March 5, 2015 Patrick T Reardon 0. Many of the books of the Bible are like Hollywood musicals. Another important goal was to render the canticles poetically in present-day colloquial English, avoiding words and sentence structures that may have been in use in Biblical times but not today. Beautiful and, for some, jarring.

This is a great translation of the prayer book of our Jewish brothers and sisters and our brother Jesus. I read from this translation of the Psalms each morning. The food from God for the work of God. Thank you. D Aaker. A very approachable Psalter. com User, August 17, 2000. This translation of the Psalms is by the ICEL (International Commission on Enlish in the Liturgy). Their goal is to provide a translation suitable for use in liturgy and personal prayer. This book takes that text and makes it "user friendly".

Epic poetry and Tragedy, Comedy also and Dithyrambic poetry, and the music of the flute . Song holds the chief place among the embellishments.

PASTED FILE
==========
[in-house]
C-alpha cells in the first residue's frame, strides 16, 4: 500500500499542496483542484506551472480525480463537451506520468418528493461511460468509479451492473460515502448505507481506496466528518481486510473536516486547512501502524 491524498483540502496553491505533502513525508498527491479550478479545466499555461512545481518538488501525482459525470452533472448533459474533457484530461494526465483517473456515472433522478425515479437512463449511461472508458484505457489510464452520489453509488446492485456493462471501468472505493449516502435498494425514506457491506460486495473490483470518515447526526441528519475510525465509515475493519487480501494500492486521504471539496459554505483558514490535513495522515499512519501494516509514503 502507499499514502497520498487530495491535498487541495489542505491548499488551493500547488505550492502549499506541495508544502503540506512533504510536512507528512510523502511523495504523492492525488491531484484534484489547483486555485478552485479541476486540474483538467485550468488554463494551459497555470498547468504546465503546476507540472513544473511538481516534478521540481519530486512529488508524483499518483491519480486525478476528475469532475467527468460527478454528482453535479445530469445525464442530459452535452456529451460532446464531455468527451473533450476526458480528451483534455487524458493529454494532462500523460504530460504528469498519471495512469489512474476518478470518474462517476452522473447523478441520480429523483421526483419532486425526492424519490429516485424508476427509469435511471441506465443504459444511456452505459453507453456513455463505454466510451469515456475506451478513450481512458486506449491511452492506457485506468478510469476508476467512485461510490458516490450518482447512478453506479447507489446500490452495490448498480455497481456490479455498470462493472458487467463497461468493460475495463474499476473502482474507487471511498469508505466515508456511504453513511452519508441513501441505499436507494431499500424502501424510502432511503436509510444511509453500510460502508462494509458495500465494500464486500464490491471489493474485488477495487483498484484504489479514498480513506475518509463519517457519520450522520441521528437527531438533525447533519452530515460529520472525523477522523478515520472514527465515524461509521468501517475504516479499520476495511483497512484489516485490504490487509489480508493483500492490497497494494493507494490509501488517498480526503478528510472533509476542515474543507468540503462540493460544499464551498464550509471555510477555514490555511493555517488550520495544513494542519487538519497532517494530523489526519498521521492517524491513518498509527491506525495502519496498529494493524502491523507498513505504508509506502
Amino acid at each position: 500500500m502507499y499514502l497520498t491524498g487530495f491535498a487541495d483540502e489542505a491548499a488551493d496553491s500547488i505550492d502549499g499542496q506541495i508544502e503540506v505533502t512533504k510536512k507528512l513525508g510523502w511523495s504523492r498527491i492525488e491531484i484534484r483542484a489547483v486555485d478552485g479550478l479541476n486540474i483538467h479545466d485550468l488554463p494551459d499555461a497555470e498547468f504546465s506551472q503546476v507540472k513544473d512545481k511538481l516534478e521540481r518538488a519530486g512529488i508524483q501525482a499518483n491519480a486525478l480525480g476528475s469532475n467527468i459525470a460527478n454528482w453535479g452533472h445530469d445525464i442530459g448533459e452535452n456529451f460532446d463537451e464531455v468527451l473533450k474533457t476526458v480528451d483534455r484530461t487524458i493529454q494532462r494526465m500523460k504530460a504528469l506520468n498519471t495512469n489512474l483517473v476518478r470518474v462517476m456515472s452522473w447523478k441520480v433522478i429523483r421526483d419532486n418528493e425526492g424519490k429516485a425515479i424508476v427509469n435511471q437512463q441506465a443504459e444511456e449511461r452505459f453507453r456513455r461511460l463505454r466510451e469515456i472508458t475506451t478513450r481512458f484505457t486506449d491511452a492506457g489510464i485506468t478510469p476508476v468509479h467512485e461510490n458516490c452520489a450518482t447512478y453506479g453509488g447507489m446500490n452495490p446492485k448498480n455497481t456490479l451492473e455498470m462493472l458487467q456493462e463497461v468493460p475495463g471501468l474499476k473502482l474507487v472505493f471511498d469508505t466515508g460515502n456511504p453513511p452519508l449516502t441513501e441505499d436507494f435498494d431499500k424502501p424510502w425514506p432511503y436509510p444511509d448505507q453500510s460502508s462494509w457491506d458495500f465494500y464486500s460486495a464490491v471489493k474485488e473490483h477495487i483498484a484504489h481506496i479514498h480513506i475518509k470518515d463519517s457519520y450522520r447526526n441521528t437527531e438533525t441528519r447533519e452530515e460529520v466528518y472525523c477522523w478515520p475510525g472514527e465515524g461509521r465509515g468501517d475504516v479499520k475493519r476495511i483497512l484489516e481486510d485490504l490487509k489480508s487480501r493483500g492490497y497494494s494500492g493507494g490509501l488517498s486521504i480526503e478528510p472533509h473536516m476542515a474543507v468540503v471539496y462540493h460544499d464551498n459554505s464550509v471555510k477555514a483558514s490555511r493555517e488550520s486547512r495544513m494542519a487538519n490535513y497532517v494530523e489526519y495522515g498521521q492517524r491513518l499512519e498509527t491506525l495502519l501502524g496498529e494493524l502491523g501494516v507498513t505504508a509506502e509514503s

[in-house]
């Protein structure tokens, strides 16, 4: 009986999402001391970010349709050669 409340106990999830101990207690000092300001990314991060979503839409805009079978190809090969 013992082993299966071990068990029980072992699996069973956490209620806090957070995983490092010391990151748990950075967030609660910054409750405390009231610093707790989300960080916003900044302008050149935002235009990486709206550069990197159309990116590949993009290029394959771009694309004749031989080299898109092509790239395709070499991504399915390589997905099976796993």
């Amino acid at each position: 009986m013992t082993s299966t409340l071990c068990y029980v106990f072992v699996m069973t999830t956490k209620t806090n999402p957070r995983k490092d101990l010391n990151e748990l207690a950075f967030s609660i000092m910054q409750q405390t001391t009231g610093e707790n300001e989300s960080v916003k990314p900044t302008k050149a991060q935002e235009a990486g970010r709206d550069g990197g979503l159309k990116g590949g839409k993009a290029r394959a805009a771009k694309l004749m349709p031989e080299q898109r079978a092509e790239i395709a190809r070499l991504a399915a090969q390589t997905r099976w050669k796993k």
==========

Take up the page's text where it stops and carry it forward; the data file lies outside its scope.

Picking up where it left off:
Epic poetry and Tragedy, Comedy also and Dithyrambic poetry, and the music of the flute and of the lyre in most of their forms, are all in their general conception modes of imitation. They differ, however, from one another in three respects-the medium, the objects, the manner or mode of imitation, being in each case distinct. The tragedies of most of our modern poets fail in the rendering of character; and of poets in general this is often true. It is the same in painting; and here lies the difference between Zeuxis and Polygnotus. Polygnotus delineates character well; the style of Zeuxis is devoid of ethical quality.

A faithful and inclusive rendering from the Hebrew into contemporary English
  • I understand that this inclusive rendering of the psalms is not for everyone: some will object to the avoidance of "he, him, his" in reference to God. Others will find the language too plain and contemporary. But I actually believe there is beauty and grace in this text, and by incorporating it into my daily prayer, I've found the psalms confronting me in surprising ways. The language is direct, but often powerful for that reason. Consider the difference between Psalm 96:1-6 in the New American Bible and the Liturgical Psalter's translation: